The biggest  mistake I think self-editors make is trying to fix everything at once, especially grammar. This is the LAST thing you should tackle, because you will waste so much time fixing the punctuation of a sentence only to change it or even cut it later. You don’t sew the buttons on a shirt before you’ve attached the sleeves. Think of your commas as buttons, and put them in last

If you think about it, we’re going to scrutinize your manuscript as you would admire a painting. Start with the big picture and then look for the minute details.

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What to Look For

  • Plot
    • structure: exposition, rising action, climax, falling action, denouement 
    • call to action/adventure
    • scenes in a cohesive order
    • themes support the plot
    • test, allies, enemies
    • plot holes
    • do subplots aid or detract from main plot
  • Setting:
    • when
    • where
  •  Style
    • sentence variety
    • clear, concise words
    • remove vague or overused words
    • replace passive voice for active voice
    • Remove unnecessary words, sentences, and paragraphs
    • remove redundant words, sentences, scenes, characters
    • link beginnings of chapters to the ends of preceding chapters. likewise, link the end of the book to the beginning.
  •  Conflict
    • main conflict
    • are there too many, not enough
    • is each conflict worse than the one before
  • Pacing
  • Tension/Suspense
  •  POV
    • are the POV’s distinct?
    • consistent
    • is each scene told in the right POV?
    • too many?
  •  Characters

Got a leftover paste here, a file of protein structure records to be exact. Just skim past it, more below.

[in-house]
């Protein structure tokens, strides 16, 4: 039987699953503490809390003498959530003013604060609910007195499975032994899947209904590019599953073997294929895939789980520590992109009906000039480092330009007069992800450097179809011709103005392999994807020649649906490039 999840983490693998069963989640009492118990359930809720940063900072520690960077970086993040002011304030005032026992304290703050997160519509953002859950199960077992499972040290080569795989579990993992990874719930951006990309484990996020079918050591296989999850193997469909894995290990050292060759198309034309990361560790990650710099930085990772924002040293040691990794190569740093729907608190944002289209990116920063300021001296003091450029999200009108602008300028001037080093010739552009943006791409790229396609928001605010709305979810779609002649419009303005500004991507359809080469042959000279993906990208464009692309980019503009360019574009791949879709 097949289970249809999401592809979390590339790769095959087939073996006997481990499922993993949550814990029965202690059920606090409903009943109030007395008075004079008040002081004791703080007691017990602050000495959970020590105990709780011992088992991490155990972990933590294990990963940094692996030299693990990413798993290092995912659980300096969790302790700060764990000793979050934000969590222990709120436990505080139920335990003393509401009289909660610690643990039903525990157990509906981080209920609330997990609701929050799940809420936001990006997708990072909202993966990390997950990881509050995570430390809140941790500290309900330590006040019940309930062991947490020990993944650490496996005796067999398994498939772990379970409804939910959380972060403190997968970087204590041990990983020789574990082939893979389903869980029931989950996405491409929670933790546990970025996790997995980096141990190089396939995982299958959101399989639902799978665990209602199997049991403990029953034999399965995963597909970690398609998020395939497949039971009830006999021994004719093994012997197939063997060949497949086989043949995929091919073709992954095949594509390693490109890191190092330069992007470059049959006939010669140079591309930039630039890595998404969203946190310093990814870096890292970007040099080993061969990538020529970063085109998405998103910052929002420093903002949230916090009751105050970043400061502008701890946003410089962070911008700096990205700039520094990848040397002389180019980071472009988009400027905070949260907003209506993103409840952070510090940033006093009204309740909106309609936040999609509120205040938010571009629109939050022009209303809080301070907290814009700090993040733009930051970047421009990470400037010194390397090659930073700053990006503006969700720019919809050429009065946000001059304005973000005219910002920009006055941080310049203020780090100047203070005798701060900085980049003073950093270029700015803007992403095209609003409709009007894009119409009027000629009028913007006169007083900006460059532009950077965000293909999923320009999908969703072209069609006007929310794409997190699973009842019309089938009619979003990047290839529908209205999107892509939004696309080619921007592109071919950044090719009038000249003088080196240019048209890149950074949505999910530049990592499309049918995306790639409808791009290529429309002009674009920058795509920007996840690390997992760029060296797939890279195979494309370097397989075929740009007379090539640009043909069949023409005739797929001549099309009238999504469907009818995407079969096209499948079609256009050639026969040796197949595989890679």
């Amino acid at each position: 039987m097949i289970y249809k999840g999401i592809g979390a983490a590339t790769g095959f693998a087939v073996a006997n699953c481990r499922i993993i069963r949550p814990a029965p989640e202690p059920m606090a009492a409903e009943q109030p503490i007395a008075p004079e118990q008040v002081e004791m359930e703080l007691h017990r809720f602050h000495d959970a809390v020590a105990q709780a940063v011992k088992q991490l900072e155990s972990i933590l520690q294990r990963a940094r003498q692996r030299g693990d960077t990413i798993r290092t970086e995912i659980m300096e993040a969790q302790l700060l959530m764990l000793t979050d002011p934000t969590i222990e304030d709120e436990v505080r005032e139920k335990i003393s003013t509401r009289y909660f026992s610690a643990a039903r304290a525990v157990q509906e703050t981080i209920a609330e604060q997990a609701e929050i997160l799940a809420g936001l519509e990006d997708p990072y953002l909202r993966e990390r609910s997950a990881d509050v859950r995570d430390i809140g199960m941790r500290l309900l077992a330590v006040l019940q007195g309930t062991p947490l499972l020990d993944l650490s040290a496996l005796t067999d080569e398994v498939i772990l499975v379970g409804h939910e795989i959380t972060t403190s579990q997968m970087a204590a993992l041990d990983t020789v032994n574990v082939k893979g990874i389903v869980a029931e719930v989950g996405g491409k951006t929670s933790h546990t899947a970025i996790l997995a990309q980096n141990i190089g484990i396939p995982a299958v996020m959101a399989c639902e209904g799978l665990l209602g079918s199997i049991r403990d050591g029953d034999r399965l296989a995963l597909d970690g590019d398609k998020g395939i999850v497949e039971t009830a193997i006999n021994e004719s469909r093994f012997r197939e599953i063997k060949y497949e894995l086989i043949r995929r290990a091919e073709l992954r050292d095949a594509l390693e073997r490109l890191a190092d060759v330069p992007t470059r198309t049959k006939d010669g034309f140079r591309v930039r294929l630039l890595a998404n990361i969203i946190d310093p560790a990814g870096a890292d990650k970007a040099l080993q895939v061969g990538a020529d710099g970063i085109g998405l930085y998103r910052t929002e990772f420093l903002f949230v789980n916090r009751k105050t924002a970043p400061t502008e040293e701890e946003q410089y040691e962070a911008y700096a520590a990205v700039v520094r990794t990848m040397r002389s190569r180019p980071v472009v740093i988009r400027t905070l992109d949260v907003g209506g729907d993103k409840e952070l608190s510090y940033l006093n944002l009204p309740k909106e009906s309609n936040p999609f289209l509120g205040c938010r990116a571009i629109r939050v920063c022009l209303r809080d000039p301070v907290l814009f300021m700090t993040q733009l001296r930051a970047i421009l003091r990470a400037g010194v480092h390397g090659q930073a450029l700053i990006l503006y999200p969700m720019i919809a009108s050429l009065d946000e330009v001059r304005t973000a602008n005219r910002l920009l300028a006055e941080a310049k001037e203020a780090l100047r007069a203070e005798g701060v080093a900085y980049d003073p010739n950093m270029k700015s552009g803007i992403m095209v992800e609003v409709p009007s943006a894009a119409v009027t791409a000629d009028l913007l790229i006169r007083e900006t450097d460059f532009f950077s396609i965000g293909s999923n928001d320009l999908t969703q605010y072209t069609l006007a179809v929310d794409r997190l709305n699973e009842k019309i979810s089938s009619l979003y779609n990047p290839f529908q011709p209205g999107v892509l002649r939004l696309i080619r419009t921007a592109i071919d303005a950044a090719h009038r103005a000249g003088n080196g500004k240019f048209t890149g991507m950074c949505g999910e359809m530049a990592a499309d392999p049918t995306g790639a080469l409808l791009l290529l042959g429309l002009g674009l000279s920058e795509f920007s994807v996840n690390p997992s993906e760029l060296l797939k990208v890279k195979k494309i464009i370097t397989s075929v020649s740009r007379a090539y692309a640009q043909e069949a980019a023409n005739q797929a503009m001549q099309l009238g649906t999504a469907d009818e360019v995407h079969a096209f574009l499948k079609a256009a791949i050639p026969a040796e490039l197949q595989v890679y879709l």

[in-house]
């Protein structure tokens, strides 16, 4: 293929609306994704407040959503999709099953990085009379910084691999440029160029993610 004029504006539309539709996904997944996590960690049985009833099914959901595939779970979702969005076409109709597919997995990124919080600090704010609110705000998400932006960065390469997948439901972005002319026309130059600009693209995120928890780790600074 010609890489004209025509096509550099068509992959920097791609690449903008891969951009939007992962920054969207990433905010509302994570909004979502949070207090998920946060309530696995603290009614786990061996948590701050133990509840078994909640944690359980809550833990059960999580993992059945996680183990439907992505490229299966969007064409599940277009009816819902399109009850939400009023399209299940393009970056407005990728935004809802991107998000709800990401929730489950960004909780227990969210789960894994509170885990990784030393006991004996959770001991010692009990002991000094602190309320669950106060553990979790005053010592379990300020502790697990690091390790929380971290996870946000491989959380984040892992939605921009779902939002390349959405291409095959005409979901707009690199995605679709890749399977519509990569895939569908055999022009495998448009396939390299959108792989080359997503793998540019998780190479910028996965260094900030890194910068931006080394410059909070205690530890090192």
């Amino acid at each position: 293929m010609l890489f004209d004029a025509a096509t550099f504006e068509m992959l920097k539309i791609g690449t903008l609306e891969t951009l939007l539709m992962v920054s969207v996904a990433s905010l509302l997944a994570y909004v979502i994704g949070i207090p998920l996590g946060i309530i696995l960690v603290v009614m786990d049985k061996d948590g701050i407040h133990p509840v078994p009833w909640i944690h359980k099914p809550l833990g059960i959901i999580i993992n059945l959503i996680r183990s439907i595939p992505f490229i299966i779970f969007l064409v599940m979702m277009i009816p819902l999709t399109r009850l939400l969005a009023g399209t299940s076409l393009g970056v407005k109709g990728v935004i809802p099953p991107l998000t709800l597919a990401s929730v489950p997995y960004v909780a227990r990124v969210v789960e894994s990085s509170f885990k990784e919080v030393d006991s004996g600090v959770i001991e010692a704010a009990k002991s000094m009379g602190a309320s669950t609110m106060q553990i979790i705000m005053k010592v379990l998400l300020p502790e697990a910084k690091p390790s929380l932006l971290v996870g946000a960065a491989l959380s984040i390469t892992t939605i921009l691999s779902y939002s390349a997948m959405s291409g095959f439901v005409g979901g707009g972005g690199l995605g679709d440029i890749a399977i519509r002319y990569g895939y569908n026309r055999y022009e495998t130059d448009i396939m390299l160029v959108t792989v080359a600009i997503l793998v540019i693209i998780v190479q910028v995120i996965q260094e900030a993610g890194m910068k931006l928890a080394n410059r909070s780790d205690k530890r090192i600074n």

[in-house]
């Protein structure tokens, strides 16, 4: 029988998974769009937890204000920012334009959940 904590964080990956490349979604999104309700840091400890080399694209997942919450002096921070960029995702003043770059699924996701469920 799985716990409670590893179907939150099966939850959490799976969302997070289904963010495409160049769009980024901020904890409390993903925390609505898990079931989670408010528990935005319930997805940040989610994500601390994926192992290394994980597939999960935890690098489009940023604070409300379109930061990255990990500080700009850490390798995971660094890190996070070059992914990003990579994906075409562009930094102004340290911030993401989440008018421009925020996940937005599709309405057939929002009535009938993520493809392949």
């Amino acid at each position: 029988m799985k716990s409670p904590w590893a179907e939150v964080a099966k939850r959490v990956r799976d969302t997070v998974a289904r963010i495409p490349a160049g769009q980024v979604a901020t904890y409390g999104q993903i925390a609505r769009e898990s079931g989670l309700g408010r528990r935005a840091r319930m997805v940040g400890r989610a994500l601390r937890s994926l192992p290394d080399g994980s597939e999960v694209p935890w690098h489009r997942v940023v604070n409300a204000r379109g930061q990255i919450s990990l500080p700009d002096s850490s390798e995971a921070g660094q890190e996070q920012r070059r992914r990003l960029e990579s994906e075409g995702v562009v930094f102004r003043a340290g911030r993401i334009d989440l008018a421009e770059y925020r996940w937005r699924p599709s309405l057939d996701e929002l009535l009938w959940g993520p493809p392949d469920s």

• consistency of physical appearance, personality, attributes
    • motivation
    • name spelled consistently
    • too many/not enough side characters
    • side characters enhance or distract from main protagonist
  •  Dialogue
    • purposeful
    • natural or contrived?

Second Stage: Mechanics and Grammar

After your first pass, you’re probably pretty tired–but you’re not done. To be honest, the first stage of editing might take two or more passes. Now that your ducks are in a row, it’s time for everyone’s favorite editing stage: grammar and punctuation.

What to Look For

  • Capital letters
    • first word in the sentence
    • proper nouns
    • names
  • Spelling
    • names of places, characters, things
    • check commonly confused words it’s/its, effect/affect, etc
  • Grammar
    • punctuation
      • commas
      • semi colons
      • colons
      • periods
  • Sentence fragments
  • Subject verb agreement
  • Verb tense
  • Hyphenation
  • Numbers
  • Quotations

The editing checklist might seem longer than your manuscript, but think of it as your polishing guide. Remember, you don’t have to do this alone. Beta readers can help spot plot holes and other content issues. Likewise, you can relieve the burden of editing altogether with an editor, though I highly recommend going through once yourself to remove obvious errors. This will save your editor time, which will save you money.

How many of you use an editing checklist? Did you find this helpful?

While I’m editing my sister’s manuscript, most of my Tuesday Tips will be about editing. In the next couple of weeks, I’ll be working my way down the list to discuss each part in more detail. Join me next week when I discuss plot.